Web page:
The court found that the parties agreed to settle only their dispute over the salvage value of the plywood. In its original claim, Masonite sought to recover the full value of the goods. Norfolk & Western's first settlement proposal denied responsibility for loss of the goods, but offered to remit the salvage proceeds which it acknowledged were due to Masonite. "Upon receipt of your authority amending your claim to $1500.00 for the salvage proceeds only," read the offer, "our draft will be issued." Masonite responded by amending its original claim to a salvage claim for $5000. Norfolk & Western then denied that it had mishandled the salvage and rejected Masonite's claim. In reply, Masonite finally amended its original claim "to $1500.00 for the full salvage value of the board." Although the correspondence can bear different interpretations, the only trial testimony on this issue came from a Masonite employee and supported Masonite's interpretation of the letters. Norfolk & Western presented no testimony to carry its burden of proving that the parties intended by their correspondence to compromise Masonite's claim for loss of the plywood. Furthermore, the railroad did not show that it secured a general release of the claim for damage to the goods. Therefore, we conclude that the district court's finding on the parties' intentions is not clearly erroneous.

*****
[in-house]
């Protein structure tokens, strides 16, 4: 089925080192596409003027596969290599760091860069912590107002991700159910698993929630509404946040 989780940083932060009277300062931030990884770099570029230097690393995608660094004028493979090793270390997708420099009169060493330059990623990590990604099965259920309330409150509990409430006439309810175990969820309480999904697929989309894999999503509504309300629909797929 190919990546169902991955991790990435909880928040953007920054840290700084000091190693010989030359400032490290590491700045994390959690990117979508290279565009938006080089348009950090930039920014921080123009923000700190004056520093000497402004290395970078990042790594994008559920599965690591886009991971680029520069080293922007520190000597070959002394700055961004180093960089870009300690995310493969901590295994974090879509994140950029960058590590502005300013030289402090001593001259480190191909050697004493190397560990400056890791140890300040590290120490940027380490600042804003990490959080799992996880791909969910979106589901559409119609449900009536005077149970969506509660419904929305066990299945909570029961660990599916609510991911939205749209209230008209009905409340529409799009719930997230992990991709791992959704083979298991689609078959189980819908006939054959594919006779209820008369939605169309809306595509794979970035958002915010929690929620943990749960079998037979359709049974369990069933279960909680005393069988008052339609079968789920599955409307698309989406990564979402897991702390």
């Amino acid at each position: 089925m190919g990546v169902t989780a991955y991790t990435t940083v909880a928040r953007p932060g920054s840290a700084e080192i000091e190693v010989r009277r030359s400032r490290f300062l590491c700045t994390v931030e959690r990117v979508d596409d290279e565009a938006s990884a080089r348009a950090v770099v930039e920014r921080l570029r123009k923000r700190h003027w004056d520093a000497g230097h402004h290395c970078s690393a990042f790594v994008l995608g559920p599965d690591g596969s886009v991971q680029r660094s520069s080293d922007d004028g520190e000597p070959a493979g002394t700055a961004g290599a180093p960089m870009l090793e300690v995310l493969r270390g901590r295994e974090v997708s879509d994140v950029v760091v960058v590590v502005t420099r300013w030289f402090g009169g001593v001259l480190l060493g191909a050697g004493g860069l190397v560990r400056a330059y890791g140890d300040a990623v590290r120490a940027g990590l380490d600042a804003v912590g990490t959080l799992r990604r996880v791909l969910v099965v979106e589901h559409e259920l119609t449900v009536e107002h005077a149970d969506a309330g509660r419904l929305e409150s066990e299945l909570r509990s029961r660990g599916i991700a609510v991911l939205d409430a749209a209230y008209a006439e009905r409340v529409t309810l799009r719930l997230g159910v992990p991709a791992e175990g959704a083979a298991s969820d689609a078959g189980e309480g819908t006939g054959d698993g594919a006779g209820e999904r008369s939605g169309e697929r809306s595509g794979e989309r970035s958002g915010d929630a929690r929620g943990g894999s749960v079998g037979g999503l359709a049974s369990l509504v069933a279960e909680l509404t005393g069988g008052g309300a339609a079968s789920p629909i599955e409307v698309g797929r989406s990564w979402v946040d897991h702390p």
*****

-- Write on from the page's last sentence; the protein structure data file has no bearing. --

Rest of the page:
The court also held that Norfolk & Western gave no consideration to support an accord and satisfaction on Masonite's claim for loss of the plywood. An analysis of the transaction reveals the soundness of this conclusion.
Norfolk & Western acknowledged at all times that Masonite was entitled to the full proceeds of the salvage sale. Masonite, on the other hand, presented a salvage claim greater than the amount of the sale proceeds. Thus, Norfolk & Western's payment of the conceded part of the salvage was good consideration for an accord and satisfaction on Masonite's unliquidated salvage claim. See 6 Corbin on Contracts § 1289 (1962).